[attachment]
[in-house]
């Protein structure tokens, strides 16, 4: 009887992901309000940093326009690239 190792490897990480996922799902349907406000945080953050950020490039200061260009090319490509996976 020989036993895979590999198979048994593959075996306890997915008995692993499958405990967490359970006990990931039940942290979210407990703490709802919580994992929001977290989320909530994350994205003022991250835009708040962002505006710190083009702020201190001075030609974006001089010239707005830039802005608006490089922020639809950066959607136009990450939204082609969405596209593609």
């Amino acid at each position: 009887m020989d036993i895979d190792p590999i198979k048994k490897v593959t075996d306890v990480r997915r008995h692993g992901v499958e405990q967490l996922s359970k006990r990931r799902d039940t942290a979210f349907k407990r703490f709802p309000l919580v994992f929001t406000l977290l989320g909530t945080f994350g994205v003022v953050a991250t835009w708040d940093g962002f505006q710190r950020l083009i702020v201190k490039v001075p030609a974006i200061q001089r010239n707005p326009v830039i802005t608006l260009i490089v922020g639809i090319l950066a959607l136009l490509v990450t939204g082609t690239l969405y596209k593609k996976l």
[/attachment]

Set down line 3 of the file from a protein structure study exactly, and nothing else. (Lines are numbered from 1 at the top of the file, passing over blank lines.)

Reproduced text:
């Amino acid at each position: 009887m020989d036993i895979d190792p590999i198979k048994k490897v593959t075996d306890v990480r997915r008995h692993g992901v499958e405990q967490l996922s359970k006990r990931r799902d039940t942290a979210f349907k407990r703490f709802p309000l919580v994992f929001t406000l977290l989320g909530t945080f994350g994205v003022v953050a991250t835009w708040d940093g962002f505006q710190r950020l083009i702020v201190k490039v001075p030609a974006i200061q001089r010239n707005p326009v830039i802005t608006l260009i490089v922020g639809i090319l950066a959607l136009l490509v990450t939204g082609t690239l969405y596209k593609k996976l």